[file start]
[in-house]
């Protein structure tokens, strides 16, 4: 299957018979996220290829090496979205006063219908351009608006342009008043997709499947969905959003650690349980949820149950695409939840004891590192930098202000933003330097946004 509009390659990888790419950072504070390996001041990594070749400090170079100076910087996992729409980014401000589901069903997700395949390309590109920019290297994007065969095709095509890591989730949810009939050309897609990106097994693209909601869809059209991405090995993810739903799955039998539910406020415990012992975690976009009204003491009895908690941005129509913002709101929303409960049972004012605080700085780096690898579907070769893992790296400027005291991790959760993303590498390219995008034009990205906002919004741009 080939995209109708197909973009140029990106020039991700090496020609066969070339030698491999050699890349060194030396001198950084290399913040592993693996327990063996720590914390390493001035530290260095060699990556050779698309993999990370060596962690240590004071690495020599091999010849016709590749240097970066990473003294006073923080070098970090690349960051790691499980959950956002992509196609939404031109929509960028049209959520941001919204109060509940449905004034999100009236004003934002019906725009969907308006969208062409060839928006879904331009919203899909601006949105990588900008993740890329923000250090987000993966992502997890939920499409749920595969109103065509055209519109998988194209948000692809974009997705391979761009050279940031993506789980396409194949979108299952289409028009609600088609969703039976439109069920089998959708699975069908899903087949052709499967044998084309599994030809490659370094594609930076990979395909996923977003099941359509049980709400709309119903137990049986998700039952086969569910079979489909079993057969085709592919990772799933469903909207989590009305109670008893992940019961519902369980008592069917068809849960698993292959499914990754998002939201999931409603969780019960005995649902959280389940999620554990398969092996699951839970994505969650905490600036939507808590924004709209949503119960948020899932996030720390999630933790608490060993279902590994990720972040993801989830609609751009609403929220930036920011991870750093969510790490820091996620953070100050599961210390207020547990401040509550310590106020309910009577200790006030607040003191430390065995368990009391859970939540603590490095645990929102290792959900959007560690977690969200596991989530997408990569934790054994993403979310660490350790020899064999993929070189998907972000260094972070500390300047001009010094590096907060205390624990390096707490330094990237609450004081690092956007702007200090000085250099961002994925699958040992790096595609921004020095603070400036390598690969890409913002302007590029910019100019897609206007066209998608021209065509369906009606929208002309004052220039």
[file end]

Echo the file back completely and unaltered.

[in-house]
């Protein structure tokens, strides 16, 4: 299957018979996220290829090496979205006063219908351009608006342009008043997709499947969905959003650690349980949820149950695409939840004891590192930098202000933003330097946004 509009390659990888790419950072504070390996001041990594070749400090170079100076910087996992729409980014401000589901069903997700395949390309590109920019290297994007065969095709095509890591989730949810009939050309897609990106097994693209909601869809059209991405090995993810739903799955039998539910406020415990012992975690976009009204003491009895908690941005129509913002709101929303409960049972004012605080700085780096690898579907070769893992790296400027005291991790959760993303590498390219995008034009990205906002919004741009 080939995209109708197909973009140029990106020039991700090496020609066969070339030698491999050699890349060194030396001198950084290399913040592993693996327990063996720590914390390493001035530290260095060699990556050779698309993999990370060596962690240590004071690495020599091999010849016709590749240097970066990473003294006073923080070098970090690349960051790691499980959950956002992509196609939404031109929509960028049209959520941001919204109060509940449905004034999100009236004003934002019906725009969907308006969208062409060839928006879904331009919203899909601006949105990588900008993740890329923000250090987000993966992502997890939920499409749920595969109103065509055209519109998988194209948000692809974009997705391979761009050279940031993506789980396409194949979108299952289409028009609600088609969703039976439109069920089998959708699975069908899903087949052709499967044998084309599994030809490659370094594609930076990979395909996923977003099941359509049980709400709309119903137990049986998700039952086969569910079979489909079993057969085709592919990772799933469903909207989590009305109670008893992940019961519902369980008592069917068809849960698993292959499914990754998002939201999931409603969780019960005995649902959280389940999620554990398969092996699951839970994505969650905490600036939507808590924004709209949503119960948020899932996030720390999630933790608490060993279902590994990720972040993801989830609609751009609403929220930036920011991870750093969510790490820091996620953070100050599961210390207020547990401040509550310590106020309910009577200790006030607040003191430390065995368990009391859970939540603590490095645990929102290792959900959007560690977690969200596991989530997408990569934790054994993403979310660490350790020899064999993929070189998907972000260094972070500390300047001009010094590096907060205390624990390096707490330094990237609450004081690092956007702007200090000085250099961002994925699958040992790096595609921004020095603070400036390598690969890409913002302007590029910019100019897609206007066209998608021209065509369906009606929208002309004052220039």